Togikwatako campaign affects investment performance

Thursday May 17 2018

Uganda Investment Authority executive director

Uganda Investment Authority executive director Jolly Kaguhangire addresses journalists in Kampala recently. PHOTO BY ERONIE KAMUKAMA 

By Christine Kasemiire


Uganda Investment Authority (UIA) has revealed that the government blows encountered during the togikwatako campaign affected the Investment performance for the first three financial quarters of 2017/18.

During a press briefing on Tuesday in Kampala, the director investment facilitation and aftercare division UIA, Mr Lawrence Byensi, revealed the results of the first three quarters of 2017/18 which indicated a drop in performance from 422 licensed projects to 193 projects in the same period as at 2016/17.

The drop in the results according to the executive director UIA, Ms Jolly Kaguhangire were in part attributed to the fall out between politicians during the Togikwatako campaign, which scared investors away.  The authority, during the second quarter only attained 49 per cent of its target goals with planned investments worth Shs745m, and creating 19,072 jobs.

“Our political issues last year, where our politicians fought in parliament, had some impact on investment because some projects delayed to come just because of looking at that scuffles,” she said.

The results also indicated that the highest investments were made in the manufacturing sector and agriculture with 49 and 14 per cent respectively with most in the central and eastern region.

However, wholesale, retail catering and accommodation garnered the least investment with only 1 per cent because the authority only licenses accommodation and others are issued by local government and KCCA.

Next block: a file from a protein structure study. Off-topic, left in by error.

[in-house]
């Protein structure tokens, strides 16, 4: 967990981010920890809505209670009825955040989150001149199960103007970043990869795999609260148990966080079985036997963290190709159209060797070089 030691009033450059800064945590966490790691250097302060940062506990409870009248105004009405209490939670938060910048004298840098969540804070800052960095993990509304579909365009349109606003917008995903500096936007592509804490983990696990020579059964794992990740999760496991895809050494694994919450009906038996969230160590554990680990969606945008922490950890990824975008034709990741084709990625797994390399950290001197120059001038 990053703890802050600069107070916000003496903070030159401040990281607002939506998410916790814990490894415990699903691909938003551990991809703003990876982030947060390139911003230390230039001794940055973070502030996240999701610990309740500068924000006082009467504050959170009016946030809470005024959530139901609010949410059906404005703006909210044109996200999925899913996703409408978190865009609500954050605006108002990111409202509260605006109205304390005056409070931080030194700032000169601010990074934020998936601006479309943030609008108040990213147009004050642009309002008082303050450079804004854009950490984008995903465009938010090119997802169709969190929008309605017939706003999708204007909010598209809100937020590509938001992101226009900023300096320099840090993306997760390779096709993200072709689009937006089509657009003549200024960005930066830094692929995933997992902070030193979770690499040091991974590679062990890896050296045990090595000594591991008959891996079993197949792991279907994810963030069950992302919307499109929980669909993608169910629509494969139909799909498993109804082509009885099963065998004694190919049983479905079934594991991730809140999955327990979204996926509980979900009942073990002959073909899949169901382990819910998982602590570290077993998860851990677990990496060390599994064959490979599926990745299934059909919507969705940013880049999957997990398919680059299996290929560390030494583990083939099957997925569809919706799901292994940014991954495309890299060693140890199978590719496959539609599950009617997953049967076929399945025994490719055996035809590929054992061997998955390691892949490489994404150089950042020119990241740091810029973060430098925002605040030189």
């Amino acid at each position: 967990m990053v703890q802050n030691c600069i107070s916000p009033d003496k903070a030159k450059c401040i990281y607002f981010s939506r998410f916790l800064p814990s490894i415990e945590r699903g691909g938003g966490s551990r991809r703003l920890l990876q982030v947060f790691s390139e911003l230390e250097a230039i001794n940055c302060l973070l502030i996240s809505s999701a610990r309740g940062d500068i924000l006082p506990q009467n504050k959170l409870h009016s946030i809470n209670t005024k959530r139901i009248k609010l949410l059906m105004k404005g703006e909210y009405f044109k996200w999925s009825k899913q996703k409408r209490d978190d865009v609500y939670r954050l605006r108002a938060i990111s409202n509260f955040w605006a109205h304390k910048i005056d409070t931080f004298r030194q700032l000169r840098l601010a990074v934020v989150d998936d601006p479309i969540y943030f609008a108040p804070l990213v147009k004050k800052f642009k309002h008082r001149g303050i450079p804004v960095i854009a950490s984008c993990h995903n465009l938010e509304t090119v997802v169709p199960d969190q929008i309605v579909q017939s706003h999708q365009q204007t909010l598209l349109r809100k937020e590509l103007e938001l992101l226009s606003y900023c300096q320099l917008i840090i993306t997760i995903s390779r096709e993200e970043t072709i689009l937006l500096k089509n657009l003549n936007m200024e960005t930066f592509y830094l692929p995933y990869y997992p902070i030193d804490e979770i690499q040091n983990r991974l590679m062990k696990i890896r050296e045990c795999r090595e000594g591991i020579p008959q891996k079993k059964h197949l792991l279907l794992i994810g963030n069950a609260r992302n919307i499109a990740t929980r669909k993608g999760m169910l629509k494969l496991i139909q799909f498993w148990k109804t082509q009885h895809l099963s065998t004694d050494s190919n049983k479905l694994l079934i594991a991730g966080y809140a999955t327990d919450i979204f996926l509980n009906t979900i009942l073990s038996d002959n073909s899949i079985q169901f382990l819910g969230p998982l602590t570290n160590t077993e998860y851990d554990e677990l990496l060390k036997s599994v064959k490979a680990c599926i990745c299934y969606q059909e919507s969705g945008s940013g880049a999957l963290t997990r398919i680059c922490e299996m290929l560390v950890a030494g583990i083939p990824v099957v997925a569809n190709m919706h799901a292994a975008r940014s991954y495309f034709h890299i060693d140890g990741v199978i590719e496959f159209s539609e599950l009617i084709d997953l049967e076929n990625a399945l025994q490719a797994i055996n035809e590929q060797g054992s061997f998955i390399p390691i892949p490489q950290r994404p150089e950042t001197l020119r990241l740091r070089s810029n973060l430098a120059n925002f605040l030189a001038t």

According to Ms Kaguhangire, the low performance was an effect of a shift of operations from traditional methods to digitized records and system, which led to a lag, as people had to learn to use the new system in the licensing division.

The electronic licensing system (e-biz), she said was innovated in September 2017 to increase the ease of doing business in Uganda, which is vital in promoting investment into the country. This, Mr Byensi said is because licensing now lasts two days as opposed to the 8 days from before.

Uganda in 2017 fell seven spots to number 122 from 115 in 2016, according to the ease of doing business report 2018.

E-biz has since licensed 119 investors for the two quarters since its incorporation, contrary to the 90 usually licensed with the traditional system in the same period.

The authority seeks to improve its operations this year to attain its strategic goal of 1million jobs by 2020. At the moment, 118,567 have been created.

Furthermore, local investments superseded the foreign direct investments at 52 per cent and the latter with 48 per cent.

This, the ED said will work to sustain by incentivizing the investment climate.